CABINET on Tuesday shot down a request by Environment and Tourism minister Nqobizitha Mangaliso Ndlovu to regularise illegal mining activities inside Zimbabwe’s national parks.
The government has resolved to ban all mining activity in the game park by directing the Zimbabwe Parks and Wildlife Management Authority (ZimParks) to stop allowing miners to access mineral-rich claims within the parks for a fee, abolish all mining activity and reserve the wildlife sanctuaries for animals.
ZimParks has been charging US$4 000, which it said was meant to reclaim the environment and control rampant illegal mining.
Official sources told the Zimbabwe Independent that Ndlovu had pushed hard for the proposal to be adopted in cabinet. He enlisted the support of Mines and Mining Development minister Winston Chitando.
“Basically, the minister (Ndlovu) came with a proposal in which he sought cabinet’s greenlight to regularise illegal mining activities, which have of late been rampant in our national parks. The argument was that these activities were going on anyhow and their regularisation would enable ZimParks to assert control and also reclaim the land degraded during the process. He also argued that the money would be used in ZimParks’ conservation efforts and ensure better remuneration of ZimParks rangers responsible for protecting these wildlife sanctuaries,” an official source said.
“However, the proposal was roundly dismissed by all cabinet members, except for Chitando, who initially supported the idea. Mangaliso (Ndlovu) was told plainly there was no way cabinet would approve the proposal since it would open floodgates for indiscriminate gold diggers, as well as poachers and this could further endanger our animals.”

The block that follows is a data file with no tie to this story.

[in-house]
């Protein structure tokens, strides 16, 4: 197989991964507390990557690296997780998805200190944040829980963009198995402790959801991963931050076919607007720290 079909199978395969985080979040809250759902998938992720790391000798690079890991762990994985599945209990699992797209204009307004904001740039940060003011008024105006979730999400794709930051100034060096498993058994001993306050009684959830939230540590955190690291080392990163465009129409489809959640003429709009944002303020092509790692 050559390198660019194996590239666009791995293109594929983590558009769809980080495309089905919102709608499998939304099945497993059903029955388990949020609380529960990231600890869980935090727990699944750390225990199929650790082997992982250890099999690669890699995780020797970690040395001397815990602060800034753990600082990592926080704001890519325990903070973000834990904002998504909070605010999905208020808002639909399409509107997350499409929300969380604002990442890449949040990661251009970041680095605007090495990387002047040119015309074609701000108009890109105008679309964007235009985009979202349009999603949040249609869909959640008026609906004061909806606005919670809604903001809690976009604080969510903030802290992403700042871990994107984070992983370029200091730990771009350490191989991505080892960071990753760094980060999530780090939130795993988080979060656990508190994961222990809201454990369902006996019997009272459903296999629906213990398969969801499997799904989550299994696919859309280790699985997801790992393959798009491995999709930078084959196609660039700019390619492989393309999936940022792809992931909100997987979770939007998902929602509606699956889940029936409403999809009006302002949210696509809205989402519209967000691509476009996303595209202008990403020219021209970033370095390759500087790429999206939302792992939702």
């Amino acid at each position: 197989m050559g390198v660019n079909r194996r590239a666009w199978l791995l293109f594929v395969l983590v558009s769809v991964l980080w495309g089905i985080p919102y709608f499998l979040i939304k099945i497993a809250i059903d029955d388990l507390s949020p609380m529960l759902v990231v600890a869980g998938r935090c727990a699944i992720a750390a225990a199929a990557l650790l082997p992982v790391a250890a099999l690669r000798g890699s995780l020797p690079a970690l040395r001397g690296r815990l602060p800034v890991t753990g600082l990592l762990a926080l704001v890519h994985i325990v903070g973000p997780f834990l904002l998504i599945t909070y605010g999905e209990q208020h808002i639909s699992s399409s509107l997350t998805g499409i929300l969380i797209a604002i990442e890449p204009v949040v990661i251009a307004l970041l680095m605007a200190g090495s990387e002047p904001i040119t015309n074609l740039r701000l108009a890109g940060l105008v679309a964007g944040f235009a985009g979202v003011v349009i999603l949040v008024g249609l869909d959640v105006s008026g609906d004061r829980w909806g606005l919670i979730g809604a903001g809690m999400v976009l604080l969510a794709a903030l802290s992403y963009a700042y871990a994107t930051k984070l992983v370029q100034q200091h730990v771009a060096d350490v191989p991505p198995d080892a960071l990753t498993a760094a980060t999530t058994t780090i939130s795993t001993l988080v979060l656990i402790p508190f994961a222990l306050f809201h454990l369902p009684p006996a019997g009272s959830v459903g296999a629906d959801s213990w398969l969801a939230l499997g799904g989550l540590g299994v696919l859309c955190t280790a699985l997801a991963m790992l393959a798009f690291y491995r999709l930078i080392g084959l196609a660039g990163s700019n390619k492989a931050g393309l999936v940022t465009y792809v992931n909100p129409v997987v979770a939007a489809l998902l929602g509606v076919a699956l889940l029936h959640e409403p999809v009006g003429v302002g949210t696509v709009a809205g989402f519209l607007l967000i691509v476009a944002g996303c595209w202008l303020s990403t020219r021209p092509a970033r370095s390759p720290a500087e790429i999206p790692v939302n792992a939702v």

The source said the sharpest criticism came from Defence and War Veterans Affairs minister Oppah Muchinguri-Kashiri, herself a former environment minister.
“She (Muchinguri-Kashiri) proposed that ZimParks must instead come up with more innovative ways of conserving the wildlife. She also said ZimParks could raise enough money by selling much of the ivory which is being stockpiled to support its conservation efforts because once these mining activities are permitted, people will come in large numbers to hunt the animals and we may end up losing them. She also emphasised that there are some countries which today no longer have some wildlife species that used to have because of such recklessness,” the source said.
Over the years, there have been a lot of illegal mining activities within the protected areas known as national parks. ZimParks had already regularised some of the mining operations in three parks, namely Matopos, Chegutu and Umfurudzi, which boast considerable gold deposits.
ZimParks director-general Fulton Mangwanya recently disclosed that despite regularising some of the mining operations in those areas, the wildlife authority was failing to prevent the environmental damage.
“When we regularised, we made sure they pay a conservation fee. At the same time, we came up with conditions for miners to rehabilitate the land. But this is not working out well because these are small-scale. We have miners who do not have the capacity to reclaim the land they will have ravaged. This is quite a challenge because our mandate is wildlife conservancy, not mining,” he said while addressing a recent graduation ceremony for ZimParks officials who had just undergone basic military training at Mushandike College of Wildlife Management in Masvingo in March this year.
He said 250 illegal miners have been arrested, but that has not deterred the illegal gold diggers.